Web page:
Questionably another advantage of going through them is the fact that they don't always require a boat survey in order to insure the boat. Good and Bad. There are a lot of nice boats out there built in the seventies and eighties are selling at a steal, and waiting for a new home. This again is allowing the average person the ability to own a boat at a reasonable price.
By not adding the cost of a survey you can it seems at first save another few hundred dollars.
The problem of buying a boat without a survey is that you do not know what you are buying. What is the shape of the rigging, the engine, the sails, and the other electrical and mechanical systems of the boat.
If the boat has not been re rigged the rigging of a boat built in the eighties is definitely shot. The engine can be history at any time as well. If the boat had any wiring done in the eighties by a house electrician it is probably not up to boating codes as well.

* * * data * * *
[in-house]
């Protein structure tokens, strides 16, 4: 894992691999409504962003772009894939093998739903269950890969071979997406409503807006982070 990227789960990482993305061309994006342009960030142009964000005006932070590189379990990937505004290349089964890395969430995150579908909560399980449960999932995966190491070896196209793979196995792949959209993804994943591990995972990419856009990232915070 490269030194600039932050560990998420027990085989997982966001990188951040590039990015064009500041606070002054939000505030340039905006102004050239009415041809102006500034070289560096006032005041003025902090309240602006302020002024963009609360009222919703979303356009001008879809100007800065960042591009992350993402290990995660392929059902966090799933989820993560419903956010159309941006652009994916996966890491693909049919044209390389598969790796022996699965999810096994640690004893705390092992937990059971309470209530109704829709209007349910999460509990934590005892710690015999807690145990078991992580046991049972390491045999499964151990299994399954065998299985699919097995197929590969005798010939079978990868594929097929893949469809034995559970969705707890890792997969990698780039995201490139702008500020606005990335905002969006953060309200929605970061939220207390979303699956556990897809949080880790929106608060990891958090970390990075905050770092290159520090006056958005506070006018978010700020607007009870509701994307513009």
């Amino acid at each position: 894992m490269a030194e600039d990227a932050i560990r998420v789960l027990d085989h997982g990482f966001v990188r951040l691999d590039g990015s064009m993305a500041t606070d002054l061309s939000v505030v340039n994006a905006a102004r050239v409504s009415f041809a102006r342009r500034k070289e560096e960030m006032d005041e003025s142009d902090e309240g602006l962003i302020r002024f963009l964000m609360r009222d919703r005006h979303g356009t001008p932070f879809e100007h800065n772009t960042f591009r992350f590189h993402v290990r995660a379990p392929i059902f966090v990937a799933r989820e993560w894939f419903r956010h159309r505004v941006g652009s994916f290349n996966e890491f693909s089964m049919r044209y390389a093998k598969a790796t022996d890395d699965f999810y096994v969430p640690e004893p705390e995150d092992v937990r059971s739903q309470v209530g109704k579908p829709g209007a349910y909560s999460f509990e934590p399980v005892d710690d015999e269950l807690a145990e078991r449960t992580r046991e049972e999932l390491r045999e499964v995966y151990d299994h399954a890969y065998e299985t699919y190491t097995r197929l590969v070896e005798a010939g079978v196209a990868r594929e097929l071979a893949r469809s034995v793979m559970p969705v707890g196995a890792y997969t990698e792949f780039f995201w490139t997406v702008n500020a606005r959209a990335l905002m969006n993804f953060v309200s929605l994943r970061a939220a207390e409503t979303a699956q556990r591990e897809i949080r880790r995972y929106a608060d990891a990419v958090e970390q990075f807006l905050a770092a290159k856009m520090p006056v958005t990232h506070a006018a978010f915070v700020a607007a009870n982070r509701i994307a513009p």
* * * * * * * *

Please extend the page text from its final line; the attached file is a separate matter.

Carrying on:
a professional surveyor will find all of the faults to this beauty that you have your eyes on, and in the process save you enough money on your purchase to take care of all of these faults or to at least let you know what you are buying.
I have had both of my boats the Sarah Maria as well as the Bella Donna both surveyed and ended up changing the rigging on both boats. Because of this I have the confidence to bring my sails in tight and sail them hard when I want.
During my last delivery I had a shroud let go on me. The results could have been devastating if we were on the other tack. We could have lost the mast. A survey would have pointed out this fault on the boat.
There are plenty of good surveyors out there to chose from but the one that I can recommend is Jay Michaud. If you are buying a boat he is the guy to use.